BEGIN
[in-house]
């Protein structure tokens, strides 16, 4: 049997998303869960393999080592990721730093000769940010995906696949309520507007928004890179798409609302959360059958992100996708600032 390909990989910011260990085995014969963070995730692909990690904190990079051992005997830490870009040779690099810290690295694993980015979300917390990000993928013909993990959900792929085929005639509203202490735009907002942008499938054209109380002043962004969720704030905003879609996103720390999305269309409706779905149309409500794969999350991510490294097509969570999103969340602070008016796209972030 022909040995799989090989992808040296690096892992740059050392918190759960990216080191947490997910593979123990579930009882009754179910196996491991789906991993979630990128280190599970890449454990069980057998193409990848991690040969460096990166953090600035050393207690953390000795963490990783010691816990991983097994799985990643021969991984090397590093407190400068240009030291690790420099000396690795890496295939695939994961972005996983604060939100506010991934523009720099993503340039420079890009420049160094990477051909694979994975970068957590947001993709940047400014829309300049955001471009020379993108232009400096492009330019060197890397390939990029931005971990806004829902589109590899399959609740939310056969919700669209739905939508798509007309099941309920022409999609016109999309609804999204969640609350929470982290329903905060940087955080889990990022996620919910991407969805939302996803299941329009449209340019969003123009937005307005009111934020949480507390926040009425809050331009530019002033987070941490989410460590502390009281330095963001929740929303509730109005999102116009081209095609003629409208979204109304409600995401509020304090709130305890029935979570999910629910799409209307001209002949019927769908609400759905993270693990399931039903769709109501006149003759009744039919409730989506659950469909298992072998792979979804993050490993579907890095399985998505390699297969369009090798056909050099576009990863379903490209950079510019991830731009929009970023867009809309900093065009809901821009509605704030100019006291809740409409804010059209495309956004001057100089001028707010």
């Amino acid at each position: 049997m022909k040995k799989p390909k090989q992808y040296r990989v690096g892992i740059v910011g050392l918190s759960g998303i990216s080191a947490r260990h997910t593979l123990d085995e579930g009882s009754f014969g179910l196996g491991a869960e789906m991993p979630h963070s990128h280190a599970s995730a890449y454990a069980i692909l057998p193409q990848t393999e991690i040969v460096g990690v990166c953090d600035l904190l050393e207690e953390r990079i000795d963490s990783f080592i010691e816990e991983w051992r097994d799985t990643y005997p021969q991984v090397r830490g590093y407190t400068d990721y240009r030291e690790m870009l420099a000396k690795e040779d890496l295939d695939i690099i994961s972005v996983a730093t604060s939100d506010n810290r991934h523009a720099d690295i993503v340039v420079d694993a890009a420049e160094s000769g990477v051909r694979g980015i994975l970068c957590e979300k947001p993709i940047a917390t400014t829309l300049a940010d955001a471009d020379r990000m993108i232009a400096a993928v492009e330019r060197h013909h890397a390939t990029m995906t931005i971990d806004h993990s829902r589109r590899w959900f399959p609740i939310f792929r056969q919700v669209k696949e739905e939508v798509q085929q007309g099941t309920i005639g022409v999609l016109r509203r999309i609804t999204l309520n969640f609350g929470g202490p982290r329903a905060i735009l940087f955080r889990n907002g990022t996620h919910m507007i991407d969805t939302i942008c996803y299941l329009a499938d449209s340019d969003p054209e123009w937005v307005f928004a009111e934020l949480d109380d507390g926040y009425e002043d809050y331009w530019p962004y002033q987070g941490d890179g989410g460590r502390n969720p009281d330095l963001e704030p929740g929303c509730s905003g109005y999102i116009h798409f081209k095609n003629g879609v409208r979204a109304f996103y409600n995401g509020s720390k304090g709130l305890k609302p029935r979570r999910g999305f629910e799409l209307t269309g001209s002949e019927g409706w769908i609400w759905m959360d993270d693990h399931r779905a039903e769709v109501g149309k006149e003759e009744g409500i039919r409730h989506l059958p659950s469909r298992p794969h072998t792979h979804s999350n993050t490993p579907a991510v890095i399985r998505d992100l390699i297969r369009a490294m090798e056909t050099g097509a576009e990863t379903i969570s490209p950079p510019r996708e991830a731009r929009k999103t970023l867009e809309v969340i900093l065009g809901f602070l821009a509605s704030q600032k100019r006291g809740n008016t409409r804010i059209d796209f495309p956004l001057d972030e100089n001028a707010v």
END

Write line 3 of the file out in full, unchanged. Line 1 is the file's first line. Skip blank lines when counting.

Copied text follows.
């Amino acid at each position: 049997m022909k040995k799989p390909k090989q992808y040296r990989v690096g892992i740059v910011g050392l918190s759960g998303i990216s080191a947490r260990h997910t593979l123990d085995e579930g009882s009754f014969g179910l196996g491991a869960e789906m991993p979630h963070s990128h280190a599970s995730a890449y454990a069980i692909l057998p193409q990848t393999e991690i040969v460096g990690v990166c953090d600035l904190l050393e207690e953390r990079i000795d963490s990783f080592i010691e816990e991983w051992r097994d799985t990643y005997p021969q991984v090397r830490g590093y407190t400068d990721y240009r030291e690790m870009l420099a000396k690795e040779d890496l295939d695939i690099i994961s972005v996983a730093t604060s939100d506010n810290r991934h523009a720099d690295i993503v340039v420079d694993a890009a420049e160094s000769g990477v051909r694979g980015i994975l970068c957590e979300k947001p993709i940047a917390t400014t829309l300049a940010d955001a471009d020379r990000m993108i232009a400096a993928v492009e330019r060197h013909h890397a390939t990029m995906t931005i971990d806004h993990s829902r589109r590899w959900f399959p609740i939310f792929r056969q919700v669209k696949e739905e939508v798509q085929q007309g099941t309920i005639g022409v999609l016109r509203r999309i609804t999204l309520n969640f609350g929470g202490p982290r329903a905060i735009l940087f955080r889990n907002g990022t996620h919910m507007i991407d969805t939302i942008c996803y299941l329009a499938d449209s340019d969003p054209e123009w937005v307005f928004a009111e934020l949480d109380d507390g926040y009425e002043d809050y331009w530019p962004y002033q987070g941490d890179g989410g460590r502390n969720p009281d330095l963001e704030p929740g929303c509730s905003g109005y999102i116009h798409f081209k095609n003629g879609v409208r979204a109304f996103y409600n995401g509020s720390k304090g709130l305890k609302p029935r979570r999910g999305f629910e799409l209307t269309g001209s002949e019927g409706w769908i609400w759905m959360d993270d693990h399931r779905a039903e769709v109501g149309k006149e003759e009744g409500i039919r409730h989506l059958p659950s469909r298992p794969h072998t792979h979804s999350n993050t490993p579907a991510v890095i399985r998505d992100l390699i297969r369009a490294m090798e056909t050099g097509a576009e990863t379903i969570s490209p950079p510019r996708e991830a731009r929009k999103t970023l867009e809309v969340i900093l065009g809901f602070l821009a509605s704030q600032k100019r006291g809740n008016t409409r804010i059209d796209f495309p956004l001057d972030e100089n001028a707010v």